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Video Games and TV: Do They Make Kids Smarter?

An author makes a case that popular culture is beneficial for the mind.

Evaluating Video Games for Kids continued...

Broken homes, exposure to violence, video games, and TV do not create violent children, he says. According to Butterworth, dysfunctional parenting, children with little guilt, and accessibility to firearms with little parental supervision can create violent children.

"Most children who commit violent crime show an early combination of personality and family factors that include having trouble getting along with playmates in preschool," Butterworth says. "By second or third grade they're doing poorly in school, and have few friends. By the age of 10 they're picking fights and getting labeled by their peers as social outcasts."

What's more "they typically come from families where parents are poor at disciplining because they are either indifferent, neglectful, too coercive or they use harsh physical punishment with little love."

The Other Side of the Fence

"The disservice is that [Johnson's] message is confusing people," says Joanne Cantor, PhD, professor emerita of communication arts at the University of Wisconsin, Madison, and author of the books Mommy, I'm Scared: How TV and Movies Frighten Children and What We Can Do to Protect Them and Teddy's TV Troubles.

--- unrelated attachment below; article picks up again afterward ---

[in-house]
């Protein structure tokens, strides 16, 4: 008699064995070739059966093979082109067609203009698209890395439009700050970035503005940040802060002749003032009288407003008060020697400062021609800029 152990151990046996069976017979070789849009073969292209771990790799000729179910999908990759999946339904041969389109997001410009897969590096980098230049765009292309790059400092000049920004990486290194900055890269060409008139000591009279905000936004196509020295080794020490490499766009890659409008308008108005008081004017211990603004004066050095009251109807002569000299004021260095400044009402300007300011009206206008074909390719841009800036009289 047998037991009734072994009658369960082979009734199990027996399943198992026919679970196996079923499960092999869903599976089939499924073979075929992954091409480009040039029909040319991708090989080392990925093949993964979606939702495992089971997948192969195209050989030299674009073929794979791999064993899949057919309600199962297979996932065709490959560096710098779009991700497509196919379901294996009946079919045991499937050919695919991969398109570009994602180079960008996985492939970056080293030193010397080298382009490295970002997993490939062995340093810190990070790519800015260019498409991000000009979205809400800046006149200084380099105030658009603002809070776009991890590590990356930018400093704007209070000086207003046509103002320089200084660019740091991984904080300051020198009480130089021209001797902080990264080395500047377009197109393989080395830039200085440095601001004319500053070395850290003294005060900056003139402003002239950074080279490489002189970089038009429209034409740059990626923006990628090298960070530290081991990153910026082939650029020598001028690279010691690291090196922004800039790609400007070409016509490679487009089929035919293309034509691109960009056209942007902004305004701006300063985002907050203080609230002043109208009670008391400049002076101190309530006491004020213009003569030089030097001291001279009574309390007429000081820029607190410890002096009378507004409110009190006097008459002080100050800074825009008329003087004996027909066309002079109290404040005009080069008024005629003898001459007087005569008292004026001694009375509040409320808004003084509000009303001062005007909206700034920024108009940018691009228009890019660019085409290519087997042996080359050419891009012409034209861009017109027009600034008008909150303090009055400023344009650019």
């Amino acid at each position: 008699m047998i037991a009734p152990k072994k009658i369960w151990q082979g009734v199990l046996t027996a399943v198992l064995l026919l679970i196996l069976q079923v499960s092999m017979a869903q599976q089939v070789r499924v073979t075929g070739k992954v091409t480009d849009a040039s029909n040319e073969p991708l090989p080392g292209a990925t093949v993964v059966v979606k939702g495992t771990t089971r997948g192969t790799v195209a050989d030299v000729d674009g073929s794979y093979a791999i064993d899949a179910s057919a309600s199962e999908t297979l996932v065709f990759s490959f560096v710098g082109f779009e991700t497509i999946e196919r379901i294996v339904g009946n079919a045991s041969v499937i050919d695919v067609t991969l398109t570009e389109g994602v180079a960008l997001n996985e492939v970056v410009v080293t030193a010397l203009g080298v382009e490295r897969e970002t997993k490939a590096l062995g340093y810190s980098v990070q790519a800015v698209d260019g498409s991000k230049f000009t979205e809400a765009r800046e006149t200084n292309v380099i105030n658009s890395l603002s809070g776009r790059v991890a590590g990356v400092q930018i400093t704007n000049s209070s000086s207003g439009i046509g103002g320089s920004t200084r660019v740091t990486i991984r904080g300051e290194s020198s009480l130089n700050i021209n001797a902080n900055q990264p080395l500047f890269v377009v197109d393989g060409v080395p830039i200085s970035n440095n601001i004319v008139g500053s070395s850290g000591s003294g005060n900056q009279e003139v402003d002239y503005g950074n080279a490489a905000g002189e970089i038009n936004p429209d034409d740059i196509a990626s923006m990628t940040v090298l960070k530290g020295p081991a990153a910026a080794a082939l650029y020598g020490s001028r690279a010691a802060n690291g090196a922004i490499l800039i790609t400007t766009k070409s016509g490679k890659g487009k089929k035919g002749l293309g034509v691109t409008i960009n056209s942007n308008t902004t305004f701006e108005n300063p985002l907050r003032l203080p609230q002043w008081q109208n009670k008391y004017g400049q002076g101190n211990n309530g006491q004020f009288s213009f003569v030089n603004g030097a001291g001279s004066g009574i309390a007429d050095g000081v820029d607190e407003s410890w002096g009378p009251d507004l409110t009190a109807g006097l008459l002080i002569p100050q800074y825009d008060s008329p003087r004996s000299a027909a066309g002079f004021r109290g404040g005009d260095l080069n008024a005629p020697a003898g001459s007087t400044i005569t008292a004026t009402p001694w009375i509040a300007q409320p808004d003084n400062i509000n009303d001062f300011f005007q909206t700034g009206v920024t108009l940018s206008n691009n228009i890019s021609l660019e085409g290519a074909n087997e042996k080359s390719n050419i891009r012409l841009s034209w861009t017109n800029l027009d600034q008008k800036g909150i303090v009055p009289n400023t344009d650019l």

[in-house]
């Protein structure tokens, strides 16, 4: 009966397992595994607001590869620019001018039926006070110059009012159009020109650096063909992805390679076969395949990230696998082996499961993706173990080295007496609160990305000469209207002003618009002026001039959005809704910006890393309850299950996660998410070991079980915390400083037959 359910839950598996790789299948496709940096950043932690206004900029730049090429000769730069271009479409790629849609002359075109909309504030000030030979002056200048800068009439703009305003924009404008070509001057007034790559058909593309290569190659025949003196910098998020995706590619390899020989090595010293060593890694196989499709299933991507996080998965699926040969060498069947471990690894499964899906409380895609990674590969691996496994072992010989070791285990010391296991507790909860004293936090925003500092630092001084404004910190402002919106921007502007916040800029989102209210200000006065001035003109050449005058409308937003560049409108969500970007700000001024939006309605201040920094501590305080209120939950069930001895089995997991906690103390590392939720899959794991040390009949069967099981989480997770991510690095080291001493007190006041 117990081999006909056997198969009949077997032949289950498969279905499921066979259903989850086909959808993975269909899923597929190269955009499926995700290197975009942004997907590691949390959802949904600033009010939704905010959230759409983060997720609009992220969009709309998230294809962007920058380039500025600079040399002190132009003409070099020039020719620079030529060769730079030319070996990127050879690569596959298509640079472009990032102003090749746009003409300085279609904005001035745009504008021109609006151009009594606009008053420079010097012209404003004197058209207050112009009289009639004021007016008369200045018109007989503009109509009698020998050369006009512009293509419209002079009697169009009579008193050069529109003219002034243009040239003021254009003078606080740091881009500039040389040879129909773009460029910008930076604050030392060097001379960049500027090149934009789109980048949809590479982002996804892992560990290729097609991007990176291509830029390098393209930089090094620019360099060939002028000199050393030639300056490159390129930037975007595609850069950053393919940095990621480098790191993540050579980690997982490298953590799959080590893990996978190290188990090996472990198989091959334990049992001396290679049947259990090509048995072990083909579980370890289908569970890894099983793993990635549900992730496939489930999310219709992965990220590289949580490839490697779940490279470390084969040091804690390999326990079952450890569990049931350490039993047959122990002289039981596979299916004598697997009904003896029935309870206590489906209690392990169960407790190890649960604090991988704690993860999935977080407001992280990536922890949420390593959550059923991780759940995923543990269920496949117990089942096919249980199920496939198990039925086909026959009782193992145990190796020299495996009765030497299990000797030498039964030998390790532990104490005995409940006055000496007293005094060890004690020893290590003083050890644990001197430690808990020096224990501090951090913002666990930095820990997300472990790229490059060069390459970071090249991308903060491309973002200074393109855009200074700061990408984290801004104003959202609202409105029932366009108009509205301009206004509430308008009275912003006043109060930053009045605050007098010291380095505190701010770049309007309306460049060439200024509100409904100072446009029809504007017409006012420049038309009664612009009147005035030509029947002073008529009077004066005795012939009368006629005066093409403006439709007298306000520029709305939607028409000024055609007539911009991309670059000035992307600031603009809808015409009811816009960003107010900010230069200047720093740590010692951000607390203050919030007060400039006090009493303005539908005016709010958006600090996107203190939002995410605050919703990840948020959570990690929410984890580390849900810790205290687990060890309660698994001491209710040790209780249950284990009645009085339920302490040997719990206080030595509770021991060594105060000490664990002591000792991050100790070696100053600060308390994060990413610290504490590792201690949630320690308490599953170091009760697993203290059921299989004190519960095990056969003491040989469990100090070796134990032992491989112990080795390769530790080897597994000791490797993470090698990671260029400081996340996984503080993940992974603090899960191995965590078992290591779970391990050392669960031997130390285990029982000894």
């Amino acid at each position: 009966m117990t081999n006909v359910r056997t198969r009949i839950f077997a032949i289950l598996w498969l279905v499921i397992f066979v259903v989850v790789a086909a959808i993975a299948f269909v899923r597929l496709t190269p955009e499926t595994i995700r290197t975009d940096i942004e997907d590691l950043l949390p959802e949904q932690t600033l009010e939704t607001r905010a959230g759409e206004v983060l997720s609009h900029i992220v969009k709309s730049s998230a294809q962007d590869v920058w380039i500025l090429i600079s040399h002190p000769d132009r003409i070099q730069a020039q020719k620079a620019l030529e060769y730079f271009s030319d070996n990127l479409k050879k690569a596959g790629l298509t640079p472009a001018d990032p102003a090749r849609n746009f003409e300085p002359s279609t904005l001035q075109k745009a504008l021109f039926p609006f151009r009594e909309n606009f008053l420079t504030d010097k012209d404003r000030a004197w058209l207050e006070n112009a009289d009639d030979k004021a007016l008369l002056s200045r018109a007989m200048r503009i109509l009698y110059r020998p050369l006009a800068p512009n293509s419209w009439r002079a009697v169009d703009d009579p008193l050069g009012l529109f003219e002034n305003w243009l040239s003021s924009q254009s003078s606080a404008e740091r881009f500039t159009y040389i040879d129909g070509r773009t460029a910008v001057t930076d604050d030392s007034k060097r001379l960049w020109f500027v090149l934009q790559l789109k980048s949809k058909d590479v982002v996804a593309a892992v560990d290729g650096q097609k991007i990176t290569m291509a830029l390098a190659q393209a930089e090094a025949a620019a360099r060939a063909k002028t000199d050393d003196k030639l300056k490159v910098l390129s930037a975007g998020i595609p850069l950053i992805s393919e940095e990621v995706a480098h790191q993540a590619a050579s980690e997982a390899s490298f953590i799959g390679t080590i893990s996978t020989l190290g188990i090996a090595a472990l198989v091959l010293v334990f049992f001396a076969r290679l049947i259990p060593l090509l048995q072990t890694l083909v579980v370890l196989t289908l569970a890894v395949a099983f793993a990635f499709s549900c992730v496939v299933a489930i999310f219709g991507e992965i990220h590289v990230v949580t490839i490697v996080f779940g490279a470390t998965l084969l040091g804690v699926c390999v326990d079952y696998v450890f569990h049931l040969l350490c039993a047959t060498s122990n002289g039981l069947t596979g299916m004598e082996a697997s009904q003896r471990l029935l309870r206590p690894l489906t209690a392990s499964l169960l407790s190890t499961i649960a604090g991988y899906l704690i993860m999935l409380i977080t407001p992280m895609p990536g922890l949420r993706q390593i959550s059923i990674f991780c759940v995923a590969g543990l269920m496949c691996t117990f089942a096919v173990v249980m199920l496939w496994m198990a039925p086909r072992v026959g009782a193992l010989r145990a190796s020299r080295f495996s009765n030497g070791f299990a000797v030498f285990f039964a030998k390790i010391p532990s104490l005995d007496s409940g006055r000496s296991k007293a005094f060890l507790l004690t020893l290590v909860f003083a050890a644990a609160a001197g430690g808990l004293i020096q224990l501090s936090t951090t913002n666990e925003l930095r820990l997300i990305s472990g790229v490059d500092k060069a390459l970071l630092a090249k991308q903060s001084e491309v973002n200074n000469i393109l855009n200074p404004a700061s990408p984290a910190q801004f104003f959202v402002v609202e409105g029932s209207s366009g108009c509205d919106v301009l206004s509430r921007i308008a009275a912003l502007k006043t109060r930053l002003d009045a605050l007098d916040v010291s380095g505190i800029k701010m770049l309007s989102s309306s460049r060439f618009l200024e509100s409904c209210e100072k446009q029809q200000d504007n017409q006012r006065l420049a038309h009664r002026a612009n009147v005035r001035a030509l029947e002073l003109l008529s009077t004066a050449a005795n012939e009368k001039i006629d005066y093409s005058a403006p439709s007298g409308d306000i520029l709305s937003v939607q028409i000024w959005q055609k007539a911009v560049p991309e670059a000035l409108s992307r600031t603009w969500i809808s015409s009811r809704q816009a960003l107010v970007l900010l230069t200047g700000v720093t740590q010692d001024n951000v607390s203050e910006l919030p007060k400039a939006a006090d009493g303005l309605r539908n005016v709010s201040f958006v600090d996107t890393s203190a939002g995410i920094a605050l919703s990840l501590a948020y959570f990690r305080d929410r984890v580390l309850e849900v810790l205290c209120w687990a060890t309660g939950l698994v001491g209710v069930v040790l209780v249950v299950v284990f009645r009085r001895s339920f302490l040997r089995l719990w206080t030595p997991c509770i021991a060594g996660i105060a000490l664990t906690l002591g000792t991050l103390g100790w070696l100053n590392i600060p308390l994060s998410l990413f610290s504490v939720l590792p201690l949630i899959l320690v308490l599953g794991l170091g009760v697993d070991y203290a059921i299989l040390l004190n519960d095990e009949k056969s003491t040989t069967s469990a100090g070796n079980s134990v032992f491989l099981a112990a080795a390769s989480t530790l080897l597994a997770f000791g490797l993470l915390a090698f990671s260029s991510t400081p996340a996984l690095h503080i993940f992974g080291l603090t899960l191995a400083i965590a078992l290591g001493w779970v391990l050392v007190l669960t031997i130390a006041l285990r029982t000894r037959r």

"When parents hear this and know that their kids like the stuff, they are more likely to say 'some people think it's good, so maybe it's not so bad,'" she says. But it is.

"There is also evidence that some people have a better chance to control their weight if they smoke, but at what cost?" she quips. "If you have to take content you know is harmful to children to get these benefits, then they are not benefits."

Parents should look at ratings in advance and get a description of what a game, TV show or movie is like before they let their kids see it, she says. "Talk to other parents and if necessary, play the game," she says. "The thing about video games is that they all start at lower levels and you have to play for hours to get to a bad part and parents should know that too."

We have to recognize that our children are growing up in a more sophisticated world, for better or for worse. How we help guide them through it remains the challenge.

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